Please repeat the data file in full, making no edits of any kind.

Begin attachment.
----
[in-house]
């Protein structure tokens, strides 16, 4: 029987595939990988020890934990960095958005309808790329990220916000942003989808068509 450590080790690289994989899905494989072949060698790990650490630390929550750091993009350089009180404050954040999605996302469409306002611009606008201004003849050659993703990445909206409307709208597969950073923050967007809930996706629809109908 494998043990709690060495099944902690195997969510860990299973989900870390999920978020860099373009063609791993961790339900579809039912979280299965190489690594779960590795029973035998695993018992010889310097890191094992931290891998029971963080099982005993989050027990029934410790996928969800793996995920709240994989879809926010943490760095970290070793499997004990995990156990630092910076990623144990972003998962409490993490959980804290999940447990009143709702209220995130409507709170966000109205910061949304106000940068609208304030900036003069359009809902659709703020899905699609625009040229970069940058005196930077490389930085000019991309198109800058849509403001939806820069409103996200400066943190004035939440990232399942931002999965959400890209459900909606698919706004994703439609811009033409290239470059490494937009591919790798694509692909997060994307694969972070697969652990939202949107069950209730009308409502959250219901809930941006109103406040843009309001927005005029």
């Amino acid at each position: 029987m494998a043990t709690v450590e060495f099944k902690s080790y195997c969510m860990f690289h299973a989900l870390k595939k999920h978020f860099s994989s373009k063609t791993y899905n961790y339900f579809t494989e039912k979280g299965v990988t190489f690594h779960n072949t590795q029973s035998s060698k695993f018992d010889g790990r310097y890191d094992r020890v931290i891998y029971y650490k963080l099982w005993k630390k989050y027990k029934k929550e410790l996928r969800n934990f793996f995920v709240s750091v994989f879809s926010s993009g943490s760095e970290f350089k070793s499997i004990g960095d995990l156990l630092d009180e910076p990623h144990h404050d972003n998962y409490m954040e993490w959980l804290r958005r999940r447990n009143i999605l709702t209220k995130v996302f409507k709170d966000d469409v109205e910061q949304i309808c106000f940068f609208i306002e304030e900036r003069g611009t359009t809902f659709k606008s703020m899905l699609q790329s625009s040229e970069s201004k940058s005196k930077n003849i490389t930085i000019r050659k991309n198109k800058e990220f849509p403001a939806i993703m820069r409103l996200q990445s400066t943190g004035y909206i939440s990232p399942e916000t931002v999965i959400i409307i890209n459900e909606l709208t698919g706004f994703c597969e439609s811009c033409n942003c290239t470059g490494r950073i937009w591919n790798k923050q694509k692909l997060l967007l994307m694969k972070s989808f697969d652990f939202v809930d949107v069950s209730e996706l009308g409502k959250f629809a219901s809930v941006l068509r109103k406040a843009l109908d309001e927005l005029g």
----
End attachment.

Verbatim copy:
[in-house]
């Protein structure tokens, strides 16, 4: 029987595939990988020890934990960095958005309808790329990220916000942003989808068509 450590080790690289994989899905494989072949060698790990650490630390929550750091993009350089009180404050954040999605996302469409306002611009606008201004003849050659993703990445909206409307709208597969950073923050967007809930996706629809109908 494998043990709690060495099944902690195997969510860990299973989900870390999920978020860099373009063609791993961790339900579809039912979280299965190489690594779960590795029973035998695993018992010889310097890191094992931290891998029971963080099982005993989050027990029934410790996928969800793996995920709240994989879809926010943490760095970290070793499997004990995990156990630092910076990623144990972003998962409490993490959980804290999940447990009143709702209220995130409507709170966000109205910061949304106000940068609208304030900036003069359009809902659709703020899905699609625009040229970069940058005196930077490389930085000019991309198109800058849509403001939806820069409103996200400066943190004035939440990232399942931002999965959400890209459900909606698919706004994703439609811009033409290239470059490494937009591919790798694509692909997060994307694969972070697969652990939202949107069950209730009308409502959250219901809930941006109103406040843009309001927005005029």
């Amino acid at each position: 029987m494998a043990t709690v450590e060495f099944k902690s080790y195997c969510m860990f690289h299973a989900l870390k595939k999920h978020f860099s994989s373009k063609t791993y899905n961790y339900f579809t494989e039912k979280g299965v990988t190489f690594h779960n072949t590795q029973s035998s060698k695993f018992d010889g790990r310097y890191d094992r020890v931290i891998y029971y650490k963080l099982w005993k630390k989050y027990k029934k929550e410790l996928r969800n934990f793996f995920v709240s750091v994989f879809s926010s993009g943490s760095e970290f350089k070793s499997i004990g960095d995990l156990l630092d009180e910076p990623h144990h404050d972003n998962y409490m954040e993490w959980l804290r958005r999940r447990n009143i999605l709702t209220k995130v996302f409507k709170d966000d469409v109205e910061q949304i309808c106000f940068f609208i306002e304030e900036r003069g611009t359009t809902f659709k606008s703020m899905l699609q790329s625009s040229e970069s201004k940058s005196k930077n003849i490389t930085i000019r050659k991309n198109k800058e990220f849509p403001a939806i993703m820069r409103l996200q990445s400066t943190g004035y909206i939440s990232p399942e916000t931002v999965i959400i409307i890209n459900e909606l709208t698919g706004f994703c597969e439609s811009c033409n942003c290239t470059g490494r950073i937009w591919n790798k923050q694509k692909l997060l967007l994307m694969k972070s989808f697969d652990f939202v809930d949107v069950s209730e996706l009308g409502k959250f629809a219901s809930v941006l068509r109103k406040a843009l109908d309001e927005l005029g």